By |2003-02-27T09:00:00-05:00February 27th, 2003|Uncategorized|

Boy, I’m fired up this time! As a journalist, rarely have I covered a story that has so inflamed me. It seems that on February 10, a group of remarkably brave LGBT students at Wayne State University constructed a display of black gay historical figures under the banner “Historically Black, Historically Gay,” said title being derived from the bi-weekly feature I’ve produced in Between The Lines since last February. This honors me as much as it pays tribute to our brilliant foremothers and fathers. Included were the “usual suspects,” Langston Hughes, James Baldwin, Lorraine Hansberry, Alvin Ailey, and Detroit’s own beloved matriarch Ruth Ellis, as well as more “shocking” figures, like Harriet Tubman, George Washington Carver and Benjamin Banneker.
The problem came about when a Student Council member named Mohammed Luwemba, a self-described revolutionary, appointed himself the vanguard of black heterosexual morality and excoriated gay students for exercising their right to free speech. He is alleged to have attempted to incite a crowd of students to intimidate, if not outright attack, them. He berated the title of the display as “blasphemous.” My very own work, research, and integrity were being called into question. As you might imagine, I took this very personally.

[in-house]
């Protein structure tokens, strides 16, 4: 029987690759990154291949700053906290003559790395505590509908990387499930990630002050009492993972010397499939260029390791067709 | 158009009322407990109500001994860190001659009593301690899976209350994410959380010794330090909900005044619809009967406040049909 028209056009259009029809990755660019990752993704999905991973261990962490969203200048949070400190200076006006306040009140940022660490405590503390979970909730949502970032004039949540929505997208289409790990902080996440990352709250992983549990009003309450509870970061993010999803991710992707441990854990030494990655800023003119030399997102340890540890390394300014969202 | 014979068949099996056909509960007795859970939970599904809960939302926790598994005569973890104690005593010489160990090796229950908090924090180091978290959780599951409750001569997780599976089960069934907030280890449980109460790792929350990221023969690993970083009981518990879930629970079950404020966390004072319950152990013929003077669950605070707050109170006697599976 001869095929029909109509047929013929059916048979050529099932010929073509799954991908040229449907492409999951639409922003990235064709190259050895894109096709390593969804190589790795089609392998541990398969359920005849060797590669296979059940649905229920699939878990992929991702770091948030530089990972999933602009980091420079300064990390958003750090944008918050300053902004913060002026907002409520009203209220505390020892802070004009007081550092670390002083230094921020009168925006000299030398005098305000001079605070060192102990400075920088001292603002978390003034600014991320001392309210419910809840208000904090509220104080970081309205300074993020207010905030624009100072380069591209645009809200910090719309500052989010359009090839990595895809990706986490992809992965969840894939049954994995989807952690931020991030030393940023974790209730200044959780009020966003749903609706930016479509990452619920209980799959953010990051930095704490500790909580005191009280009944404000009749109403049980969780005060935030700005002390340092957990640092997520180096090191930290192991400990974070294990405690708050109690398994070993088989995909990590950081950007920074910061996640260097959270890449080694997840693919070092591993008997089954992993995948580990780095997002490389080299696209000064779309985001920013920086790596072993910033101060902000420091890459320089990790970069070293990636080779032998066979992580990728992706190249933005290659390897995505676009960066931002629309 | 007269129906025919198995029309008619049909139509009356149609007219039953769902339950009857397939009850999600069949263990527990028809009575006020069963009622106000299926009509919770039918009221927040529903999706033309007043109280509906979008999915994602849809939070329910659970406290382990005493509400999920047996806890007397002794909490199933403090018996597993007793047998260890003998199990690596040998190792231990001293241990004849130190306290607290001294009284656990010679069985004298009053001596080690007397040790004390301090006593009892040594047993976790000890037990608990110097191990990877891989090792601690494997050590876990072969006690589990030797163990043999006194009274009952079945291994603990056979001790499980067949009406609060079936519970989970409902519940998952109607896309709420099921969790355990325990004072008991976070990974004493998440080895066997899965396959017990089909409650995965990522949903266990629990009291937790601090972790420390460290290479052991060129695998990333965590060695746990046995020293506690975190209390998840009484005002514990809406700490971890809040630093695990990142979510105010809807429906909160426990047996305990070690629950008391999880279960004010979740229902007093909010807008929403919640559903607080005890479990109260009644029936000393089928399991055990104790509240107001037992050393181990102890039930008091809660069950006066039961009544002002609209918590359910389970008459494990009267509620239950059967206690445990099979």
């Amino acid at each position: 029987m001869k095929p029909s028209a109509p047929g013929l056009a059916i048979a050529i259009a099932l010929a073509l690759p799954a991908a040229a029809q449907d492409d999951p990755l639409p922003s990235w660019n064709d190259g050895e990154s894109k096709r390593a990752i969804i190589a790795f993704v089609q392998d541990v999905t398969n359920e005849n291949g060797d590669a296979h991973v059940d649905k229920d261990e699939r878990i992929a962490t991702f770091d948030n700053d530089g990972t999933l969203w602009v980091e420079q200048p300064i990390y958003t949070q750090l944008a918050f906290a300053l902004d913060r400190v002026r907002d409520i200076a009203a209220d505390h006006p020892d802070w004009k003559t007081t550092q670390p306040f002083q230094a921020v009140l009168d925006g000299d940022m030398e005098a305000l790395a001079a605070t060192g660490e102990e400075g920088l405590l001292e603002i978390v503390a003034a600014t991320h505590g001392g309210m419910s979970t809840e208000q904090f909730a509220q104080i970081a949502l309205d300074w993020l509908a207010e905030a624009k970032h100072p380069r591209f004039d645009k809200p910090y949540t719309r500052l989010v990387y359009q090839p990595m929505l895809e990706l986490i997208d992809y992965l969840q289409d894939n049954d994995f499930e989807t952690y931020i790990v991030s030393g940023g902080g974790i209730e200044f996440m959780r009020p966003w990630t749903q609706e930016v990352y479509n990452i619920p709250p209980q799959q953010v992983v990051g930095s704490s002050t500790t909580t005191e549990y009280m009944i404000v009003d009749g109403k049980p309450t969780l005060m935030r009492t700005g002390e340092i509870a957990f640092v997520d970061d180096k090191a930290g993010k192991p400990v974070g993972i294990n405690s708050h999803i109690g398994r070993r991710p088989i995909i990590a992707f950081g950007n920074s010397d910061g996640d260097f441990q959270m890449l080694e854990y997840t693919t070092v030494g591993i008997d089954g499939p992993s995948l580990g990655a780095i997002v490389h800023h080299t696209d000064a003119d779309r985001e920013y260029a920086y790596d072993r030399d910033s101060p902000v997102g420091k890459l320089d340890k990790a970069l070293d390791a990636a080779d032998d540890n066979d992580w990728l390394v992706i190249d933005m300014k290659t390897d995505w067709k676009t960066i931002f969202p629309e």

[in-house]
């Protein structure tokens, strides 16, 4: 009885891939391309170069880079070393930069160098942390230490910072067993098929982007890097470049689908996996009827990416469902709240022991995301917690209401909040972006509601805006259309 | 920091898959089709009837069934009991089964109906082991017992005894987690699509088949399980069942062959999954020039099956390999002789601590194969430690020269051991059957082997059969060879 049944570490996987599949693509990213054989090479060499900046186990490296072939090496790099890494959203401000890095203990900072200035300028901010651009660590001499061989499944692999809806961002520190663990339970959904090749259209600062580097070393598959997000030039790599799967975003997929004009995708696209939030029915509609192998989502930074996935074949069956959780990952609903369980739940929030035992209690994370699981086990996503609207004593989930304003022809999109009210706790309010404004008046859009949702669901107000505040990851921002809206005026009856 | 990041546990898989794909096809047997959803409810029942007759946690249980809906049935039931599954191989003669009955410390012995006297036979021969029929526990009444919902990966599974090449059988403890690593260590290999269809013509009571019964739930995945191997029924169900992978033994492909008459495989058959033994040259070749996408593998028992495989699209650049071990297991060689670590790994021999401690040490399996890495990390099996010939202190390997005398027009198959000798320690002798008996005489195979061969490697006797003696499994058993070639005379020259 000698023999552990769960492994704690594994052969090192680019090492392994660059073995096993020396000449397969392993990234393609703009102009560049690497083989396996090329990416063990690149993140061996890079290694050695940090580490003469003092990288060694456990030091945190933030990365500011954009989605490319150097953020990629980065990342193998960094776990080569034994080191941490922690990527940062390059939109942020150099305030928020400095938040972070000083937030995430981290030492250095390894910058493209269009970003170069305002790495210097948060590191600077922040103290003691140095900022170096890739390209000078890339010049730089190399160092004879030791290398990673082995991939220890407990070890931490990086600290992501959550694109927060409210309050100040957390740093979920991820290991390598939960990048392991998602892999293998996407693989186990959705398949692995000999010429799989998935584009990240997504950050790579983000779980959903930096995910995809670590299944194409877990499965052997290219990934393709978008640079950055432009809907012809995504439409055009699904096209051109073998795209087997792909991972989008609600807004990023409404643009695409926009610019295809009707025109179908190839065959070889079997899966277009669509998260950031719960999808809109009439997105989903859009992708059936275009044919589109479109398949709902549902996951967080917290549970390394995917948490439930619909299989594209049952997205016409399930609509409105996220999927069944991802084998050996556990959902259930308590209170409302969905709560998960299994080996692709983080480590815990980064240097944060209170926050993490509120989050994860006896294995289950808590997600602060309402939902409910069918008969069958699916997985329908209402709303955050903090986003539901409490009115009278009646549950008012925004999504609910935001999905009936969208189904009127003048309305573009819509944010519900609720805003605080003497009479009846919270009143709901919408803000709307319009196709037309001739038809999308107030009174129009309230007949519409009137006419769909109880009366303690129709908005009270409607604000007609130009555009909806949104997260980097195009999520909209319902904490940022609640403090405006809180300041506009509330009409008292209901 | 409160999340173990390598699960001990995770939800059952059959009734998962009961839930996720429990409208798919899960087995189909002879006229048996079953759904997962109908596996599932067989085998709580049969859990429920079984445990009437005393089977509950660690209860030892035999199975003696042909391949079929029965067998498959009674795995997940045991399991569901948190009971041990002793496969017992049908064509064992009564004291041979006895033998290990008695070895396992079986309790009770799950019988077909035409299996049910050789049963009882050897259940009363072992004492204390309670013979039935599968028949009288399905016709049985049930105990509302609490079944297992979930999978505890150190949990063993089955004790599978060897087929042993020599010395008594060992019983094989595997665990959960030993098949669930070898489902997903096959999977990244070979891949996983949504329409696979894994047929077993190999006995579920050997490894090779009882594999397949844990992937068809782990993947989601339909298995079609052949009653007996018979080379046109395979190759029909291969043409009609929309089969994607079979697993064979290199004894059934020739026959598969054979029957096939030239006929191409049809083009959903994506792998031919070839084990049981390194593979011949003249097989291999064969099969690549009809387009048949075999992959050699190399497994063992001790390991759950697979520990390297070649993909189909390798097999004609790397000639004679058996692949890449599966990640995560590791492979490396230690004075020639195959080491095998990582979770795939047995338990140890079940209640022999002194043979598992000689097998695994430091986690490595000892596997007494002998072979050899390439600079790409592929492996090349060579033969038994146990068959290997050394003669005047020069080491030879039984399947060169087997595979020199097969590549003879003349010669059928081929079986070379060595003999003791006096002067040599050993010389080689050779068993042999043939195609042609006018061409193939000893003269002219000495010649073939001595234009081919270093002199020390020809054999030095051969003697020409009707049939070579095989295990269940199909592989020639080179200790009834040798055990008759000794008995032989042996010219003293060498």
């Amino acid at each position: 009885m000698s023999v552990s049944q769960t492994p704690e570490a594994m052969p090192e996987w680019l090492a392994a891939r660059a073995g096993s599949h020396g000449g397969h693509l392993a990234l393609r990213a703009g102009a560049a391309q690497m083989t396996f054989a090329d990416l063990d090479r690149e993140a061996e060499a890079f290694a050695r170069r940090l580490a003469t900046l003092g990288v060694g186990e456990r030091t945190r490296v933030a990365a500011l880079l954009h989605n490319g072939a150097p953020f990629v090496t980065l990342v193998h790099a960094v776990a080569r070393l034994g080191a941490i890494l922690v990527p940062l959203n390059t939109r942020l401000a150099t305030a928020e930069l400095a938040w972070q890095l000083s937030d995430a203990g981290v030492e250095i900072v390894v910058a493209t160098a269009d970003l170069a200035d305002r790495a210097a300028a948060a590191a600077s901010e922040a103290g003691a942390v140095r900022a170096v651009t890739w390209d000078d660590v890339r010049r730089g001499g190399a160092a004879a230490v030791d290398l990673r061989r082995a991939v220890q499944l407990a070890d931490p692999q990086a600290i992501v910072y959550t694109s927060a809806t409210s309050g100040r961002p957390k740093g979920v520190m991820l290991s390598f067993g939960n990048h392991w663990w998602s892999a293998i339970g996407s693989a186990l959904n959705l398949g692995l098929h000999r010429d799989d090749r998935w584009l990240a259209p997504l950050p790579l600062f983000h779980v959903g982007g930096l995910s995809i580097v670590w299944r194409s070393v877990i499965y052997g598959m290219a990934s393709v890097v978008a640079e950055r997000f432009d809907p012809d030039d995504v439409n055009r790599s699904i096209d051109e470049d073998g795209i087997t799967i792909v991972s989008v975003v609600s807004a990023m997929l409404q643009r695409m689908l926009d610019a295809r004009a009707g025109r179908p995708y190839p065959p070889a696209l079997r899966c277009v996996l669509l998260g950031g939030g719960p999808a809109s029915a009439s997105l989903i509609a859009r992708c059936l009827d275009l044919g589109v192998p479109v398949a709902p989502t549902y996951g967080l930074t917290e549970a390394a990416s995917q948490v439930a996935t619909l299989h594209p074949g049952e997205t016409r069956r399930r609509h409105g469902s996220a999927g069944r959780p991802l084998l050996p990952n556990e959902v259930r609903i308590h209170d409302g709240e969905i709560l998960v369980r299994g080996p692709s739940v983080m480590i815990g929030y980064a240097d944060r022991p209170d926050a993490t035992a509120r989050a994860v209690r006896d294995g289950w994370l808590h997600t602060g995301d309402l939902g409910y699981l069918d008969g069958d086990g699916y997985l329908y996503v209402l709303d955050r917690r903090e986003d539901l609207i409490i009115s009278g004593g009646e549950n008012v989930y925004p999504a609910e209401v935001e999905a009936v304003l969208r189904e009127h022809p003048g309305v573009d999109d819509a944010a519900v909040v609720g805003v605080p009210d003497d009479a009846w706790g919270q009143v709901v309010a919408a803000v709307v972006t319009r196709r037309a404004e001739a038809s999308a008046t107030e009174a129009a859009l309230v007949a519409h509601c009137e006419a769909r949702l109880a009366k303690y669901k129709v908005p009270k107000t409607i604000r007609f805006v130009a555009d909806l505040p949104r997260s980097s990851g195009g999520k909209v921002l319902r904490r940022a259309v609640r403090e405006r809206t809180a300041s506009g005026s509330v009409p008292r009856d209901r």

I had the occasion to interview Mr. Luwemba for half an hour. I heard things come out of his mouth that I quite frankly couldn’t believe. It began with a diatribe denouncing homosexuality on moral and biblical grounds and swept into relentless denial that anyone in the display could be even possibly be gay. He stated that, short of resurrecting these individuals and obtaining signed affidavits or confessions, as though some crime has been alleged, there is no threshold of proof, no secondary source nor anecdotal testimony unimpeachable enough to persuade him.
He referred to one display creator, a young lady named Natasha, as “Sister Lost,” a sellout and betrayer of the black race. What really put him over the top was a poisonous statement he made comparing homosexuality to crack addiction. “People choose to be drug addicts,” he said. “Once they get hooked, that’s it. It’s the same with homosexuality.” My jaw hit the floor. As Bugs Bunny so eloquently put it, “You realize, of course, this means war.”